Arizona property tax liability is dependant in part upon valuation and classification determinations made annually by local county assessors and, for certain property types, the Arizona Department of Revenue. Property owners can seek to reduce their property tax liability by challenging these valuation and classification determinations through administrative appeals to local county assessors and state and county boards of equalization, and through judicial appeals filed in the Arizona Tax Court.
Annual valuation and classification notices for most property types are mailed in February and are based upon the valuation and classification of the property on the preceding January 1. These notices are the basis for computing the following calendar year's property tax liability. Administrative appeals are first filed with the local county assessors for most property types and are due 60 days after the mailing date of the notice (i.e., in April). As a result, it is important to engage property tax counsel ahead of the issuance of the annual valuation and classification notices so that there is sufficient time to research and evaluate whether an appeal is appropriate.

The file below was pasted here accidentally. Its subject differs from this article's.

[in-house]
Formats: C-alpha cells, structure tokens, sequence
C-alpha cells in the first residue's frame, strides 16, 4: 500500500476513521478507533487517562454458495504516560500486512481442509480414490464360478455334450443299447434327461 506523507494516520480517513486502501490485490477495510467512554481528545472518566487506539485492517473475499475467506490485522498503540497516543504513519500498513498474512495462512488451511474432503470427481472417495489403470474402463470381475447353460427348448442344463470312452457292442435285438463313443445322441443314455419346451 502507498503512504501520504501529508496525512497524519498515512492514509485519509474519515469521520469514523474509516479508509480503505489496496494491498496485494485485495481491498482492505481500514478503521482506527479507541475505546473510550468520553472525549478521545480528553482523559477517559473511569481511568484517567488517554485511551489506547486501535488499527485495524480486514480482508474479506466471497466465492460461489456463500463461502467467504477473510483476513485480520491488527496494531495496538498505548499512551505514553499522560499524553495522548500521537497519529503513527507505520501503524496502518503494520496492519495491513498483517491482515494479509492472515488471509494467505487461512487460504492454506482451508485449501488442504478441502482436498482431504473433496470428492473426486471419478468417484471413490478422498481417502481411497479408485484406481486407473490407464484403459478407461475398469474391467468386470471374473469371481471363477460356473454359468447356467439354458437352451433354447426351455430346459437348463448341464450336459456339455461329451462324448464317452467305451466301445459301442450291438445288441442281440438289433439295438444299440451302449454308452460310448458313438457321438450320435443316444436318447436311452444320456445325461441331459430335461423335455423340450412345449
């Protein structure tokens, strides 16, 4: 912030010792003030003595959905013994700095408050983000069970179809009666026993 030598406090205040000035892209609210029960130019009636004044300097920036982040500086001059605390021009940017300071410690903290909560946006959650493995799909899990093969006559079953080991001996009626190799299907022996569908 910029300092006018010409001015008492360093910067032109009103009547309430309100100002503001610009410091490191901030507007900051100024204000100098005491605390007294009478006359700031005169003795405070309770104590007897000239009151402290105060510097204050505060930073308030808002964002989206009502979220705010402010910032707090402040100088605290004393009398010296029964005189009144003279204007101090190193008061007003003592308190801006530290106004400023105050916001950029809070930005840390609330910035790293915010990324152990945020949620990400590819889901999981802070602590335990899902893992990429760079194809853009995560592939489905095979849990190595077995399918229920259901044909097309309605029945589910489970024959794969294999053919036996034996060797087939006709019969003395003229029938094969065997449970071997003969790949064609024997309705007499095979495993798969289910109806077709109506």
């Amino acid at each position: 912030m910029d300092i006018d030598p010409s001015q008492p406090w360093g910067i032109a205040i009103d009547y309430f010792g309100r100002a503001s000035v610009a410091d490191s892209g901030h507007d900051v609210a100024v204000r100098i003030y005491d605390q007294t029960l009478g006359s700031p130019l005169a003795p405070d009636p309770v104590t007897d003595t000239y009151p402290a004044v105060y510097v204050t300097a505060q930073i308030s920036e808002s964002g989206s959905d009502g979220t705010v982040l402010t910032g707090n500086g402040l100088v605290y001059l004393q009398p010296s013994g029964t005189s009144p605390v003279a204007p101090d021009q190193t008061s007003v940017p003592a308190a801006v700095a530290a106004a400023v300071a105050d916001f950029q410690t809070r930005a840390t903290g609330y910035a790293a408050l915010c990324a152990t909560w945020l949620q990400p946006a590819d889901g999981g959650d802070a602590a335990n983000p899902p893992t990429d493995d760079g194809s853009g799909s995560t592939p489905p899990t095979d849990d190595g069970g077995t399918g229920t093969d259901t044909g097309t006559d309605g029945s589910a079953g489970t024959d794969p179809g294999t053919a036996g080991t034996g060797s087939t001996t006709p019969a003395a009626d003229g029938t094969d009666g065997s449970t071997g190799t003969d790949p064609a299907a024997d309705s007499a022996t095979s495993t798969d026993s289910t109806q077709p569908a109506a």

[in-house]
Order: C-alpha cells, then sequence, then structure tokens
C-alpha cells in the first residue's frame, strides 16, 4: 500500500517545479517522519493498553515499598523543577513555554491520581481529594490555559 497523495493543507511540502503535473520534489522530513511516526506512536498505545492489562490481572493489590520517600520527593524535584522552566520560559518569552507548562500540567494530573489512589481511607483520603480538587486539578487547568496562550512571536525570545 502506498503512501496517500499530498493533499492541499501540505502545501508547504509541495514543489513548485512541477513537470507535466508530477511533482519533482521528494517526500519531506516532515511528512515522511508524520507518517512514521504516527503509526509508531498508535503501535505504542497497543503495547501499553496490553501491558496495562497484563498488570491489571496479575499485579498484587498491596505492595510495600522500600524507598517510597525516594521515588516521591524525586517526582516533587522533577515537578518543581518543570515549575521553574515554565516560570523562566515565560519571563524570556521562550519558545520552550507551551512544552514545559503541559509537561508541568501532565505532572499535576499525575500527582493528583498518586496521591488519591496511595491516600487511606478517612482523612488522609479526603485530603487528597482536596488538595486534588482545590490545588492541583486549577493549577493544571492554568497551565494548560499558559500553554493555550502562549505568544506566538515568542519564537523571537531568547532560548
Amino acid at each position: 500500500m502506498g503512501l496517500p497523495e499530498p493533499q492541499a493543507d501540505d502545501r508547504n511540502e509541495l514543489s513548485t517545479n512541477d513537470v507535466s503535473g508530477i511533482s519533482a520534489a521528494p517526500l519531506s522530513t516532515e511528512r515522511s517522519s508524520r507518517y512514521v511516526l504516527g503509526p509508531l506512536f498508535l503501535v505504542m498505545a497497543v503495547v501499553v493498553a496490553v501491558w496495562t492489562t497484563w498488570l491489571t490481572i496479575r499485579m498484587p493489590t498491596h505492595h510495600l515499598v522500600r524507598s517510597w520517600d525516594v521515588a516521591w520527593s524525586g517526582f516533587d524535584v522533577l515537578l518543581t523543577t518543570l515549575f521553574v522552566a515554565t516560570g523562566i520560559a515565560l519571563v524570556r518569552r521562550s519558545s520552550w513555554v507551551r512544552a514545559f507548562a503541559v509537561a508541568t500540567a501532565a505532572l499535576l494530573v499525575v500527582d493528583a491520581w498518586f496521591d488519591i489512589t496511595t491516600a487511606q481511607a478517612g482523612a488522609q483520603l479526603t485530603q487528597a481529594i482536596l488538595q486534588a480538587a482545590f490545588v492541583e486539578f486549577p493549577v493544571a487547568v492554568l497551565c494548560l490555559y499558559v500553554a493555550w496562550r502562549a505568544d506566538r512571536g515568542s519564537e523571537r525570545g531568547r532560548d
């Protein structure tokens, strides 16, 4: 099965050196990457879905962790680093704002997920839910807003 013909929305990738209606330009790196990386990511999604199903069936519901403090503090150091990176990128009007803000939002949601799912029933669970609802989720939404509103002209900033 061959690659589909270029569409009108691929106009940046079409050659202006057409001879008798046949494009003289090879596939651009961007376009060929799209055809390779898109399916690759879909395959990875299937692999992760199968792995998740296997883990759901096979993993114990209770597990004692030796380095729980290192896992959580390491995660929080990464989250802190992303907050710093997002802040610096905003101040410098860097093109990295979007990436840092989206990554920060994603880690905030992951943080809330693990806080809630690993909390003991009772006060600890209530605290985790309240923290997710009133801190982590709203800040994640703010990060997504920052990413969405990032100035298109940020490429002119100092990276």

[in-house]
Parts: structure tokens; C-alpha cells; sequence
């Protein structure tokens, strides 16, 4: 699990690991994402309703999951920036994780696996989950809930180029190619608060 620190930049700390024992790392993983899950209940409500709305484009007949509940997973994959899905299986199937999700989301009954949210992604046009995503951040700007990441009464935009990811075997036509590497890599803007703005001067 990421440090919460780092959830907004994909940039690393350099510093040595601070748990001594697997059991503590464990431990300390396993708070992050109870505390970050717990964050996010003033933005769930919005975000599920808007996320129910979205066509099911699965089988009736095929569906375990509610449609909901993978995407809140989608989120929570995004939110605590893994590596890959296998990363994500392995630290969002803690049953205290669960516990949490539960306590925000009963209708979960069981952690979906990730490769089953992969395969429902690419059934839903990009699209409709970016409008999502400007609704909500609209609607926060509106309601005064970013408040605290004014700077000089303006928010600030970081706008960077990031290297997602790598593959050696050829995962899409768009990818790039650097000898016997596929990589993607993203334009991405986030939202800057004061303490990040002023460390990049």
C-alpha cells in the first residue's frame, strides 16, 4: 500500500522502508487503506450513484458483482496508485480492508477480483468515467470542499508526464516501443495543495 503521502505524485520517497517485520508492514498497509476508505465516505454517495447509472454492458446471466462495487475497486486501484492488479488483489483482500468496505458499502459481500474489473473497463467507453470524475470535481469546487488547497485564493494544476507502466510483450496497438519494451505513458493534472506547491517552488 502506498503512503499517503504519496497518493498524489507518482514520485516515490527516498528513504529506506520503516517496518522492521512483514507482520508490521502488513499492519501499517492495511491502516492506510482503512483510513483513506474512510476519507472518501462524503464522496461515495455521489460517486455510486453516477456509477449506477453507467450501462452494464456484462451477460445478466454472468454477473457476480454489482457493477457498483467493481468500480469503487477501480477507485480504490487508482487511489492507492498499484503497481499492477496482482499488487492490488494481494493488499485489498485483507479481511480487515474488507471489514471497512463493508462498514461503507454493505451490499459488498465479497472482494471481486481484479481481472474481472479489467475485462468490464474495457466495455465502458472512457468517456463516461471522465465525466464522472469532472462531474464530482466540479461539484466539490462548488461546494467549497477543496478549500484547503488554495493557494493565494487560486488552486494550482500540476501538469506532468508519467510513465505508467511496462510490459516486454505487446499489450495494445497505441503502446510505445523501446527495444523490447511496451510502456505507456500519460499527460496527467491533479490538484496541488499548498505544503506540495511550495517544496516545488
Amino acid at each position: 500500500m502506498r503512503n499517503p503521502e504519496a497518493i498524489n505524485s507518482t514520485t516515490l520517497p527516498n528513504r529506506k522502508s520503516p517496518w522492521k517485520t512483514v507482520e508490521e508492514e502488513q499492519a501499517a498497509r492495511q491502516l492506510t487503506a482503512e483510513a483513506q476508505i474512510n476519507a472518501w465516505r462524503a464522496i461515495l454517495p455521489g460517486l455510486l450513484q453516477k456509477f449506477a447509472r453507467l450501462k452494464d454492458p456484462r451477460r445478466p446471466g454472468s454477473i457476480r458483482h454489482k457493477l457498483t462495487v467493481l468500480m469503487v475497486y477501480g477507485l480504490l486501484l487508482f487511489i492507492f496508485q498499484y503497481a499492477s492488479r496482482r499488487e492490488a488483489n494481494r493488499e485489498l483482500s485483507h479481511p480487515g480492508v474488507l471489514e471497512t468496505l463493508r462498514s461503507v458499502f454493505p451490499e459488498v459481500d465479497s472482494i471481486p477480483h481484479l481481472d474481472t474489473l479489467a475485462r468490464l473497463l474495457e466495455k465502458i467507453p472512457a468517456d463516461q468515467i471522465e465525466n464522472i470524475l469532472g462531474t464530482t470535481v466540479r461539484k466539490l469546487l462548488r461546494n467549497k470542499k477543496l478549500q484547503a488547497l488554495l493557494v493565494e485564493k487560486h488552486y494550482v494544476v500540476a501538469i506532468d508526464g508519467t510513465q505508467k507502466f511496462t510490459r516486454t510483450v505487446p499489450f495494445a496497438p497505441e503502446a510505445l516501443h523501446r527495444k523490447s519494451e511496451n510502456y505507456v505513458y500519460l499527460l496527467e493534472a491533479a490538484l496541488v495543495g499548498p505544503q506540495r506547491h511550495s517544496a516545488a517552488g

Supplemental notices of valuation and classification are issued in late September. A supplemental notice of valuation and classification allows local county assessors to account for changes in the property during the preceding year that were not accounted for in the annual valuation and classification notice. Again, the time to appeal is short. Within 25 days of the date of the notice, the property owner may appeal to the state or county board of equalization.
If administrative appeals are not successful, or if the property owner chooses not to appeal through the administrative process, the property owner can appeal to the Arizona Tax Court, which is part of the Maricopa County Superior Court.